Deciding to go ahead and have some coaching is a big decision, and then comes the next bit- deciding who will work for you as a Coach. These are a few of the typical questions that people consider when deciding whether a Coach is right for them.

What is coaching?

Coaching is a form of learning where a coach supports a client to create learning and personal growth in a way that benefits them. Coaching is normally a series of conversations one person has with another. Julie Starr, a well-known coach, gives a good overall definition of coaching as “a conversation with a purpose, a space where someone can think through what is going on for them; the opportunity to do great thinking”.

Its worth mentioning briefly what coaching isn’t; it isn’t structured training (like classroom learning), and it isn’t counselling or psychotherapy. One of the principles of coaching is that people who come to see a Coach have innate resourcefulness, and its through the profound discussions that self-awareness and responsibility for actions going forward are felt by the client. That’s isn’t to say that that its all about the present and moving forward; sometimes its important to understand the past and why for example, a client might have repeated patterns of behaviours which aren’t helpful to them.

Why have coaching?

People enlist the services of a coach because they want to improve their situation and achieve goals. They want to learn new ways of thinking and approaching situations. A coach uses a combination of observation, questioning, listening and feedback to create a conversation that’s rich in insight and learning. For the client they will experience a greater focus and attention that enables them to develop a greater awareness and appreciation of their own circumstances. In addition, they will also create new ways to resolve issues, produce better results and generally achieve their goals more easily.

Common benefits people experience from coaching include:

  • Improved sense of direction and focus
  • Increased knowledge of self/self-awareness
  • Improved ability to relate to and influence others
  • Increased motivation
  • Improved personal effectiveness
  • Increased resourcefulness/resilience, e.g., ability to handle change

What does the coaching journey look like?

Most Coaches including myself offer some sort of (usually free) chemistry session to talk through the challenges the client wants to work with and how we might get on working together. I also take potential clients through some principles of contracting for the coaching; duration, confidentiality, costs and the like. I have a strong ethic of only taking on clients I really feel I can help.

If we decide between us to go ahead, I encourage the client to create a coaching plan (even if its brief) setting out what they want from the coaching work; This very often changes as the work develops, but its important to set out initial goals, and I talk with the client frequently about how we are doing and measuring progress.

In terms of the length of the coaching work, whilst the requirements for each relationship are considered on a case-by-case basis, typically a coaching relationship lasts for 6-8 sessions over a 6-8-month period. Personally, I tend not to work with clients for less than 3-4 sessions as it takes time to get to know them and really get momentum in the work.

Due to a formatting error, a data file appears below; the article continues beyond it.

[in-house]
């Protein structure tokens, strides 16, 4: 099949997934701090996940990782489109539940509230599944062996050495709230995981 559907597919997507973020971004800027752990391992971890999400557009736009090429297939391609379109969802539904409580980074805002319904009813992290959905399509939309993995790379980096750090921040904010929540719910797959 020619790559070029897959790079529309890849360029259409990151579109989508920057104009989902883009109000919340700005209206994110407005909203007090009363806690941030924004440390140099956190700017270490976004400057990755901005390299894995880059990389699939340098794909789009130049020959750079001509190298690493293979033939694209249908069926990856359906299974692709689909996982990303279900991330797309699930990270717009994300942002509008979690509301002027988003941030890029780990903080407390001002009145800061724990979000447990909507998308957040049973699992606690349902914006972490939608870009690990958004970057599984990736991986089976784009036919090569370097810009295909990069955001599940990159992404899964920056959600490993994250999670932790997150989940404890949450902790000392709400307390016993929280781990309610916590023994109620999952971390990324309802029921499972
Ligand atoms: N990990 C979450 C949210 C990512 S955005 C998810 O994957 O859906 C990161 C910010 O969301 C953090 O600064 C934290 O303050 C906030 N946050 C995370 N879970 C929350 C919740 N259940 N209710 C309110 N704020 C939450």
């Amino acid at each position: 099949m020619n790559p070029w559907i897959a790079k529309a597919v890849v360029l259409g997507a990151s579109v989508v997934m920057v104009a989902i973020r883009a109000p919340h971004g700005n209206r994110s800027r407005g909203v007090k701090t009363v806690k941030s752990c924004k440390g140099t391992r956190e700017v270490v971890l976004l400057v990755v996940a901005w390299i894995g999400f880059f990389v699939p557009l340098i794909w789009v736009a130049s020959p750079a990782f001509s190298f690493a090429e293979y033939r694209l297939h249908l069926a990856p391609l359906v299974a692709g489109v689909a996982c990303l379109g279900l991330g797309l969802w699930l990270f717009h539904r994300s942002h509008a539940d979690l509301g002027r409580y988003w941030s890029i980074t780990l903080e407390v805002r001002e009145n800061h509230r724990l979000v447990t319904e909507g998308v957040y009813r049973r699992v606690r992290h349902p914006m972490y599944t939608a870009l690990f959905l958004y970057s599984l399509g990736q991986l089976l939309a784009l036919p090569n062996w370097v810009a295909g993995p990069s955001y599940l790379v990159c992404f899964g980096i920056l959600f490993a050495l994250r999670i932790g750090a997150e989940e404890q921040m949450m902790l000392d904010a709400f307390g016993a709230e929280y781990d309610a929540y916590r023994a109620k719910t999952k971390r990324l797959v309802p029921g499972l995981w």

What can you expect from me?

The role of a coach provides a kind of support distinct from any other. I focus solely on your situation with the kind of attention and commitment that you might rarely experience elsewhere.

I will listen to you, with a genuine curiosity to understand who you are, what you think and feel and how you experience the world. I will look to reflect back to you, with the kind of objective assessment that creates real clarity. During conversations, I will encourage you to rise to challenges, overcome obstacles and look for active solutions

Because the relationship is based on trust and openness, the content of your discussions will be confidential. Where you have agreed through your line management or a third party that coaching would be helpful for you, I will agree with you the best way to keep them involved or updated and hold the confidentiality of the sessions.

What do you need to bring to coaching?

I will encourage you to stay committed to the coaching process. That means showing up for face to face or virtual sessions, and keeping any agreements you make during sessions to follow up.

I look for you to be open to the potential of coaching. That means contributing to conversations openly and honestly. For example, if something isn’t working, I need to know. If you have concerns or problems, voice them. If you know why a problem is occurring, say so. The strength and power of coaching relates strongly to the level of openness and trust between you and me.

For coaching to be successful you need to be motivated and committed to the coaching process by preparing for each session with:

  • An idea of session objectives
  • A de-brief of completed tasks and action plans (or obstacles that prevented completion)
  • To be committed to coaching and to help the process with willingness to: be open-minded, to challenge yourself, to set goals and take action, to be persistent and to back yourself (with my support) to get results

How do you work out costs for the work?

As an experienced and accredited Coach I keep an eye on the coaching market in terms of costs, and tend to be in the medium bracket of fees for the coaching work I offer.

The professional coaching I provide for organisational clients is more than double the price of coaching work provided to private clients, a recognition of the costs that individuals have to pay out of their own pocket. Around 60% of my clients are private and I operate a variable approach to costs which allows me to charge private clients a lot less.